• Often a meeting will cover a lot of ground, many points being discussed. In order to consolidate this discussion, it is valuable to summarise the proceedings to that point, checking for agreement and understanding. This can only be achieved effectively if you have been note taking during the meeting, showing both consideration and respect for your customer, and enabling you to keep an accurate account.

• None of this will be of any use unless you listen to what is being said. It is not, however, sufficient just to listen: You need to show that you are listening actively by demonstrating through you body positioning, eye contact and tone of voice that he or she is the most important person to you during your conversation. Show understanding and confirm that under-standing by paraphrasing what has been said to you - always ensure that you have made a thorough diagnosis before you attempt to prescribe.
This will help you to build rapport with them, and thus aid your communication further.

Example questions:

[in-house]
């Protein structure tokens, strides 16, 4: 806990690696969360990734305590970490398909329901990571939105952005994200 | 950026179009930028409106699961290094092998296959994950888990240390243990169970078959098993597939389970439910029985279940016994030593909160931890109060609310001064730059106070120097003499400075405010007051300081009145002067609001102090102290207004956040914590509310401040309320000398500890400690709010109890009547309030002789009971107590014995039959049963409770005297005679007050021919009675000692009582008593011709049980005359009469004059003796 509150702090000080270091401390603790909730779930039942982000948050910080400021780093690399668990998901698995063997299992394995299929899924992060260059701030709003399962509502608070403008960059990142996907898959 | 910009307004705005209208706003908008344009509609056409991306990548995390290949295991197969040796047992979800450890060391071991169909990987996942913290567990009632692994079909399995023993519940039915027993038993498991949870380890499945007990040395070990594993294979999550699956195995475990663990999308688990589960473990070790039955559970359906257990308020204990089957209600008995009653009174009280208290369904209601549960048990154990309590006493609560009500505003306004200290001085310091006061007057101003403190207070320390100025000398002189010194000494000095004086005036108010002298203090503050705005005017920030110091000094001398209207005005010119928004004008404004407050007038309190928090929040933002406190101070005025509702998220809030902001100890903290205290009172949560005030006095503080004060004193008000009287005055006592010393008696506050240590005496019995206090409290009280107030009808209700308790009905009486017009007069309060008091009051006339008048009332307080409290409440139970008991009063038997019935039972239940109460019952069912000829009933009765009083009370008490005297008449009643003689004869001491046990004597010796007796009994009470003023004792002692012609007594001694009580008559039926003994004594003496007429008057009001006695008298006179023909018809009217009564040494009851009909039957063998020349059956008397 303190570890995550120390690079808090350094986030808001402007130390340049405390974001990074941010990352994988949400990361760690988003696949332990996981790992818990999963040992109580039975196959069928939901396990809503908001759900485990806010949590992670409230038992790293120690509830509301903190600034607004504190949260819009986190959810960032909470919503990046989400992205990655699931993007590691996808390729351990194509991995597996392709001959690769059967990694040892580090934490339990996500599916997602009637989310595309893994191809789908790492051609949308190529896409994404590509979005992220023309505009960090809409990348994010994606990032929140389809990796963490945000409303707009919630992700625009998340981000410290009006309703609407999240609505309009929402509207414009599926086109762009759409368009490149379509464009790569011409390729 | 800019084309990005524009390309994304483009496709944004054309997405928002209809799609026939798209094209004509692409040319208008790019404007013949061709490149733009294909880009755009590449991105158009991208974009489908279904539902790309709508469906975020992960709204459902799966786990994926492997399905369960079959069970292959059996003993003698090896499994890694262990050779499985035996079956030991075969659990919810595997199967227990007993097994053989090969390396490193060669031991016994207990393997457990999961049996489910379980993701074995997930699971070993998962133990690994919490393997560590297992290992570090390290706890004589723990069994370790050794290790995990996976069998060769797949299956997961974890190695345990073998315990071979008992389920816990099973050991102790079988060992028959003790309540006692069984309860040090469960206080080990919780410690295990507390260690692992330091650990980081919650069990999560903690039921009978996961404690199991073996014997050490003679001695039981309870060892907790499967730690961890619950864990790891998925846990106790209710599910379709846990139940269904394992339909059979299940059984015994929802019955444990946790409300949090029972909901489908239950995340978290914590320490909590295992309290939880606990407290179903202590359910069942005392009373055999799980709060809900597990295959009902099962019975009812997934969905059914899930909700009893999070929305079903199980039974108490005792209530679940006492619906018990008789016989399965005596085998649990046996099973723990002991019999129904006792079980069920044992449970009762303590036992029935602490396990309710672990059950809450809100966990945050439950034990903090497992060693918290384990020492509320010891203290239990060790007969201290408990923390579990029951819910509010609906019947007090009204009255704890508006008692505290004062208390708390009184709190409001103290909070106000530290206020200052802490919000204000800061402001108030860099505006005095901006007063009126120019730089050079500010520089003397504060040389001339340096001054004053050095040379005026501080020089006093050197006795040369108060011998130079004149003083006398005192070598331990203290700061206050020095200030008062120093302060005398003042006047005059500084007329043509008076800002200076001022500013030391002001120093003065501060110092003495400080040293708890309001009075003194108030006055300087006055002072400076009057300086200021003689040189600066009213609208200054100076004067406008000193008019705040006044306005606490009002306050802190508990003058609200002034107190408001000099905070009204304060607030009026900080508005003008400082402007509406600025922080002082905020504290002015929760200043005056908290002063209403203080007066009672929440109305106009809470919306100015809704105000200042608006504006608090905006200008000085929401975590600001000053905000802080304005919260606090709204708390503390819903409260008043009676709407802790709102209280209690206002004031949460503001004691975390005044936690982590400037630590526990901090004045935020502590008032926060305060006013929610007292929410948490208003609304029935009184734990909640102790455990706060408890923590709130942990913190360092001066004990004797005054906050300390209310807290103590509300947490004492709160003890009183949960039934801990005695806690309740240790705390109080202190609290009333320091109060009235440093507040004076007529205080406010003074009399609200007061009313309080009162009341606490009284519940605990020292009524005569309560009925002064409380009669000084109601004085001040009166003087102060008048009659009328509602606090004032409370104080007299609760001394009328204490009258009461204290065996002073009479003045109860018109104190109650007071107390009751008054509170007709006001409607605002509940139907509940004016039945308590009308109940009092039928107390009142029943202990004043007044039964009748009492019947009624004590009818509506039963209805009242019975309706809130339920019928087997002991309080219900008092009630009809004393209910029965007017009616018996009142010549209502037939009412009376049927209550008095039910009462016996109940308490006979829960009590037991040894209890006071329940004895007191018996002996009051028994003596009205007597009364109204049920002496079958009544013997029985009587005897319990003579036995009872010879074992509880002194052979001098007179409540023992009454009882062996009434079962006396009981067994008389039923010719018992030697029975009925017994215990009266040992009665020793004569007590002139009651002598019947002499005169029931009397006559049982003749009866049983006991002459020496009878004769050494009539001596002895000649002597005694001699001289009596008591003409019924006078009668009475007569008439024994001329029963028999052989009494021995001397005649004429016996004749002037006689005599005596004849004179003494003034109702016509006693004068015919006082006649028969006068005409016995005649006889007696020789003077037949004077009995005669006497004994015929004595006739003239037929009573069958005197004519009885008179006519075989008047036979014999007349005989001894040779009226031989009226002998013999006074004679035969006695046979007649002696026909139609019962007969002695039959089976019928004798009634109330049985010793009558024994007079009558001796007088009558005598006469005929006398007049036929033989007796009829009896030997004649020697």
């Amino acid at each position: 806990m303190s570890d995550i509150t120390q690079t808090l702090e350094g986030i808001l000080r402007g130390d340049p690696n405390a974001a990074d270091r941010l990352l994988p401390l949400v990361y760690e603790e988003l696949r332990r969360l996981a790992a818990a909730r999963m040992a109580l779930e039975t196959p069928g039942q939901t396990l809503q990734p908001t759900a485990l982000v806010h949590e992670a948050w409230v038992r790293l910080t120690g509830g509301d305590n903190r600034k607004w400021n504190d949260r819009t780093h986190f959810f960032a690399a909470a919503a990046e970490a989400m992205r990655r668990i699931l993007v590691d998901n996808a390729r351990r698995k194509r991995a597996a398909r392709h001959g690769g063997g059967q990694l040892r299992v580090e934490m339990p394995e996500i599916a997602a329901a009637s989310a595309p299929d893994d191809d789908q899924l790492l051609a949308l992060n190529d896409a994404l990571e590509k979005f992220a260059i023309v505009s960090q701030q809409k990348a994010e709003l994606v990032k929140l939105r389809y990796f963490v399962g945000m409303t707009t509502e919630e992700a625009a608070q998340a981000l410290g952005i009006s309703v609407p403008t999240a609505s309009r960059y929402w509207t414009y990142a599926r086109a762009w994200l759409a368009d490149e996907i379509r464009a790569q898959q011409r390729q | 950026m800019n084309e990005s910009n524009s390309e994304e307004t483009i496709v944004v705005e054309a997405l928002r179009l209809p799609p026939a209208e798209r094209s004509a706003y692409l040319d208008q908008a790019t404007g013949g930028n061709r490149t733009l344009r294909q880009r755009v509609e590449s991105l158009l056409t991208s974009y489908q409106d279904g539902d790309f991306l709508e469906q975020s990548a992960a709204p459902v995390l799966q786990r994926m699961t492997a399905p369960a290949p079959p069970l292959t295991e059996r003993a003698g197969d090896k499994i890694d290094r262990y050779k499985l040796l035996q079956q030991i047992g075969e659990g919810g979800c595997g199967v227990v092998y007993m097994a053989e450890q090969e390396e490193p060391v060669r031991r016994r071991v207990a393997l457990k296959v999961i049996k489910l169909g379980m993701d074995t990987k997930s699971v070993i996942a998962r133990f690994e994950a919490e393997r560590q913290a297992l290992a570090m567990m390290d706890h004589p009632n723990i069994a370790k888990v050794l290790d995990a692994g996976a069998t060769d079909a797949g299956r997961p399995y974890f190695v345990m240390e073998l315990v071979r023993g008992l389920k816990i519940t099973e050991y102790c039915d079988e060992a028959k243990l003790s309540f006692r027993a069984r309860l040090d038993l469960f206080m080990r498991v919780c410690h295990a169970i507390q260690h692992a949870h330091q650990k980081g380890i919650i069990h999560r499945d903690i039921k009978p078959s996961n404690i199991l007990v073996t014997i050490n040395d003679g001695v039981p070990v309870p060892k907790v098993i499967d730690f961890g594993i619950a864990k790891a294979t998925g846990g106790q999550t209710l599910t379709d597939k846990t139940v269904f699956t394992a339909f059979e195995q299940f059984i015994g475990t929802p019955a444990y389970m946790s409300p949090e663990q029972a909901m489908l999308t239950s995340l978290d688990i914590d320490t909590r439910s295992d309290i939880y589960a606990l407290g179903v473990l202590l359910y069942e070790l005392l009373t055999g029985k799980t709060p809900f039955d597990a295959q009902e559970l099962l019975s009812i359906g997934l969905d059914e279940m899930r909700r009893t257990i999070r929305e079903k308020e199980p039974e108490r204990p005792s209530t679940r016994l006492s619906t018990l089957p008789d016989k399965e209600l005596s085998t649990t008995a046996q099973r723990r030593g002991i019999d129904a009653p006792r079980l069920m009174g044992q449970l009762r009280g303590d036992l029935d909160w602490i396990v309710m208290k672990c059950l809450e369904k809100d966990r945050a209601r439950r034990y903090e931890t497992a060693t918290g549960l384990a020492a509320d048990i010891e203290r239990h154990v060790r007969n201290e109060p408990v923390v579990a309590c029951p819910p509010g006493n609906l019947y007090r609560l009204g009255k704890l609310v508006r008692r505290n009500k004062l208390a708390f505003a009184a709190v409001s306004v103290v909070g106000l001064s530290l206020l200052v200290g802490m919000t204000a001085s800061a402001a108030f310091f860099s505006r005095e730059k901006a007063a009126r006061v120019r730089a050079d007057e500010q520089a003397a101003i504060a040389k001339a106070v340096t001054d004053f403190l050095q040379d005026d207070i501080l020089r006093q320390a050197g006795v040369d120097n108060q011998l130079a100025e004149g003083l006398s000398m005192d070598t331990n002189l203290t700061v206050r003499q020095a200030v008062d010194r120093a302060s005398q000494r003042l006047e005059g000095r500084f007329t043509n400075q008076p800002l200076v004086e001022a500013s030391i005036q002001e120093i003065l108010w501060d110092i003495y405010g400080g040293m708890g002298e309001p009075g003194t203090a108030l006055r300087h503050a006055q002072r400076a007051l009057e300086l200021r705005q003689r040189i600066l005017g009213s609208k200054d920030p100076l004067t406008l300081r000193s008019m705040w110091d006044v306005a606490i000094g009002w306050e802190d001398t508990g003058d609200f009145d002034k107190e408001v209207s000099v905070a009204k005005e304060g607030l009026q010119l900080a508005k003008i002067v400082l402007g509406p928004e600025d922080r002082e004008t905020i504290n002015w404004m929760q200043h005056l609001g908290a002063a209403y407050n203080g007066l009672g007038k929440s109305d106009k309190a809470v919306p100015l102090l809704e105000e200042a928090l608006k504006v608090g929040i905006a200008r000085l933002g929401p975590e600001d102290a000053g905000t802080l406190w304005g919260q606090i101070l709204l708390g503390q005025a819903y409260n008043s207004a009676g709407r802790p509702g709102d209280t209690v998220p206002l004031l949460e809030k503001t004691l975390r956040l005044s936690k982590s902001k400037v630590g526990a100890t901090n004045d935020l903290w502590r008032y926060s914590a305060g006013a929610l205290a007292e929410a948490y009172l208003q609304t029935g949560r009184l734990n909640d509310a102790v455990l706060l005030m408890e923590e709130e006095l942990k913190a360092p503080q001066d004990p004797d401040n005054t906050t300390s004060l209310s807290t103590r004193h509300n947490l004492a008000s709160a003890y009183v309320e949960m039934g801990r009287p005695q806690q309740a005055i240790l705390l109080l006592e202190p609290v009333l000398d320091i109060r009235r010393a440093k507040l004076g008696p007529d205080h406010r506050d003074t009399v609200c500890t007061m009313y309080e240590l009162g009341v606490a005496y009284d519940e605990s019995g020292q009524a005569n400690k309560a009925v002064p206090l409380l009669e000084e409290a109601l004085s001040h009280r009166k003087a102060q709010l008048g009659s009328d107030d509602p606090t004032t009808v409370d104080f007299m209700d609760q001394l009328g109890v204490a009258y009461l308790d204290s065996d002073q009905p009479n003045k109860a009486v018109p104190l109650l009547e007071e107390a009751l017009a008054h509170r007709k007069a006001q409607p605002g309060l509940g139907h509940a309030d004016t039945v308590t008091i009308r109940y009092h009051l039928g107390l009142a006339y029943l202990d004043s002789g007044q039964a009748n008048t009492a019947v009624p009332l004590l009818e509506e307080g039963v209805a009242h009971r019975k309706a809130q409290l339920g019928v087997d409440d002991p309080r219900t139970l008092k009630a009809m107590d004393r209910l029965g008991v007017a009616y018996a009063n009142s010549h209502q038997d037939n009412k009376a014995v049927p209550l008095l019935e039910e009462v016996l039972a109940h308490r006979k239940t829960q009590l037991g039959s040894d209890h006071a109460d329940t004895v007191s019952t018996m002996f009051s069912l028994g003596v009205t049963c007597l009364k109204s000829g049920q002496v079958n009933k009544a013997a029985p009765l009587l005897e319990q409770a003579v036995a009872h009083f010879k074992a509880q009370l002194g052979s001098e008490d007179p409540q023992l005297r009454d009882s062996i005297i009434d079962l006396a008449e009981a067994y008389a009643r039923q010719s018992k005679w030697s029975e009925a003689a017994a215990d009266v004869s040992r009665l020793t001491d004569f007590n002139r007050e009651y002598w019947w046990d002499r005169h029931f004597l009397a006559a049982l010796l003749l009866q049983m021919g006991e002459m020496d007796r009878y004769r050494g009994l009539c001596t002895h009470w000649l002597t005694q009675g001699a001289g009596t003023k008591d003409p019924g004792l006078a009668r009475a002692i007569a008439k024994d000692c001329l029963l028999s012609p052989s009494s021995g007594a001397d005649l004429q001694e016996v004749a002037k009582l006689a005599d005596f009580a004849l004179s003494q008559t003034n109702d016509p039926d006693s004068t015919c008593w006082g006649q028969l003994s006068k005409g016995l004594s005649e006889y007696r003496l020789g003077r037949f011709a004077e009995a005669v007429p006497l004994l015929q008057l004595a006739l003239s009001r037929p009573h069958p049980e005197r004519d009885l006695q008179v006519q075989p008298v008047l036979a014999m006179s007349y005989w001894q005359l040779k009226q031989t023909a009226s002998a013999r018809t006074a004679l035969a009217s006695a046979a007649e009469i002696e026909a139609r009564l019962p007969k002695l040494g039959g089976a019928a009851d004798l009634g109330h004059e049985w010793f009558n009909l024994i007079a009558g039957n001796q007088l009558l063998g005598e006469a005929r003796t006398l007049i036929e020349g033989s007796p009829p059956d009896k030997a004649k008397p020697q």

Background information
1. Tell me briefly about the scope of your company’s products and services.
2. How does the running of this type of business affect your department?
3. How many people report to you?
4. What are the key issues regarding…?
5. What are the present concerns regarding the purchase of equipment/service/ products?
6. What emphasis do you place on…?
7. What priority do you give to…?
8. How important is…?

Company supplier benefits
1. How important is it to purchase from a large and well-established company?
2. How do you define what is good service for your company?
3. What level of service do you offer your customers?
4. What degree of service would you expect to see after the purchase was made?
5. How important is it to have a local supplier/distributor nearby?
6. What service would you expect from the local supplier/distributor?
7. Apart from price, what other criteria have you got for the decision?

Establishing the decision making unit
1. How are decisions to purchase this type of product made?